He Ministry of Economyheaded by Sergio Massa, ratifies that the dam concessions will return to the hands of the State, after 30 years under private management. This is how it was expressed in the budget bill, which was sent to Congress. In addition, he details that there will be a new state company to manage the hydroelectric plants. Crossings continue between the Treasury Palace and the provincial governments, which demand tripartite management and the payment of a fee.
When dam concessions were granted to the private sector in 1993 for a period of 30 years, probably no one imagined that the expiration of that long period would fall in the middle of the most uncertain electoral process of the 21st century. It is that he August 11 concessions began to expire: There were three on that date, there is another that expires on December 29, and there are 22 in total, which have different deadlines in 2024.
Given this context, in June of this year, the Secretary of Energy, Flavia Royón, left a written note of instruction to Agustín Gerez, president of Energía Argentina (formerly Enarsa), in which he asked him to take charge of the dams. The letter requested: “Adopt the necessary measures to be in a position to temporarily assume the activity of electric power generationgiven the proximity of the expiration of the concessions”.
In fact, since 2022, the Government created what it called the Concessioned Hydroelectric Uses Work Team (Etahc) to prepare a report that details the status of each concession, which refers to technical, economic, legal and environmental aspects. In addition to the Ministry of Energy, Enarsa and the state-owned Impsa were in charge.
However, in July This year, just a month after Royón’s request to Gerez, another destination was established for hydroelectric plants: through a resolution in the Official Gazette, Economy decided to extend the concessions for “another 60 calendar days”extendable for 60 calendar days, without prejudice to the power of the Secretariat to extend it up to the maximum period established in the contracts.”
The initial 60-day extension means that the hydroelectric complex remains in the hands of the same private concessions until October 10, just 12 days before the general elections.. And if it was finally decided to extend them for another 60 days, the new deadline would be December 9, one day before the change of government.
In that last resolution, Royón ordered that Enarsa act as overseer during that period, and summoned the provinces of Río Negro and Neuquén to “propose a representative to collaborate, together with the Ministry of Economy, during the process.”
Finally, the latest information on the future of the dams was written in the budget bill, which was entered as established by regulations on September 15, although official sources anticipate that it will be discussed in Congress after the elections.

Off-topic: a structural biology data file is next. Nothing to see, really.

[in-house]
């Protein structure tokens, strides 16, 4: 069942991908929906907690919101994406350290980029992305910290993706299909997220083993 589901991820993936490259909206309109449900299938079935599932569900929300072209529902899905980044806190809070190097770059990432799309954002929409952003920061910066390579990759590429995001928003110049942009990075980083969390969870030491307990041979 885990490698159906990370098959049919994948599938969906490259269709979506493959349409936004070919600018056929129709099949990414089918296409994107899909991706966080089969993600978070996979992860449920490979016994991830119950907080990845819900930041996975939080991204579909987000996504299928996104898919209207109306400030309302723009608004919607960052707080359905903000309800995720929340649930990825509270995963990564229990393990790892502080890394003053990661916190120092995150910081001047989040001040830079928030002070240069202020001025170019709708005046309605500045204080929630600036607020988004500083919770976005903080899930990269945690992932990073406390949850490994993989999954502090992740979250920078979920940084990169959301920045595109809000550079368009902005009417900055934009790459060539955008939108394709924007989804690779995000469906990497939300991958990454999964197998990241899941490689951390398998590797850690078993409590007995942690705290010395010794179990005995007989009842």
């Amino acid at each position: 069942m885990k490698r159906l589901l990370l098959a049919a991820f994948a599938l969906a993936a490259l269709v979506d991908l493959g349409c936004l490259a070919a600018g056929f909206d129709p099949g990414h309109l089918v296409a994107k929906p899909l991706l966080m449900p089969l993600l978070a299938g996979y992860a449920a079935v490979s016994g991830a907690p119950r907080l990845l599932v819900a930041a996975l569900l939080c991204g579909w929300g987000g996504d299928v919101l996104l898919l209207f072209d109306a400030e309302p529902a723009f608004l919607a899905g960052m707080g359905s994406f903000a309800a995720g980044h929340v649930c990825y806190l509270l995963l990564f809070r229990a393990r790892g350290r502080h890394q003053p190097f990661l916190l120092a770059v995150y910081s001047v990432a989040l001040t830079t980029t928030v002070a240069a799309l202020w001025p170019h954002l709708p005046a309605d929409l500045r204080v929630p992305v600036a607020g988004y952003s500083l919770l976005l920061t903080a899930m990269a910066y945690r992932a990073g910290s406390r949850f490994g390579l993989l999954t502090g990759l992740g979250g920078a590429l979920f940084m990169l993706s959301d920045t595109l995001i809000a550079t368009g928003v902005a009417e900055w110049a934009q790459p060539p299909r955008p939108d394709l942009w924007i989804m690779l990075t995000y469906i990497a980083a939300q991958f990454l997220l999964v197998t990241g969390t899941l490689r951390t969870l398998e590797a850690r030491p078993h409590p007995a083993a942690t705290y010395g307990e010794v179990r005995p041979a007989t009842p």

Article 78 of the law budget establishes: “Upon completion of the hydroelectric concessions under national jurisdiction, the administration, operation and exploitation of each of the hydroelectric uses granted in concession will be assumed by ENERGÍAS HIDROELÉCTRICAS SAU, dependent on ENERGÍA ARGENTINA SA (EASA) with the objective of ensuring the full operation of the plants, the continuity of the services and the correct functioning of the facilities, without prejudice to the possible responsibilities for the obligations assumed by the current concessionaires.
Therefore, it not only ratifies the return of concessions to the State, but also establishes the creation of a new company called Hydroelectric Energies SAU, which depends on Enarsa, which “will be able to market the electrical energy produced by them”, and the “carry out complementary activities that are necessary such as studies, projects, constructions, renovations and expansions of the assets reverted to the National State.”
The grants expiring this year are Alicurá, from AES Alicurá SA; El Chocón and Arroyito, from ENEL Generación; Planicie and Banderita, from Orazul Energy; and Piedra del Águila, from Central Puerto. The latter is the only one that ends in December, the others in August. However, these dams are the first five of a total of 22 hydroelectric complexes that will expire.
In any case, due to the deadlines in which these expirations fell, in Economy admit that the future of concessions “depends on politics”, that is, what happens in the next elections. There are different views among the provincial governments, and also in the coalitions that compete in October. This week, the main energy advisor of Javier Milei, candidate of La Libertad Avanza, arrived in the country. This is the consultant Eduardo Rodríguez Chirillo, who lives in Spain, to whom energy companies are eager to listen.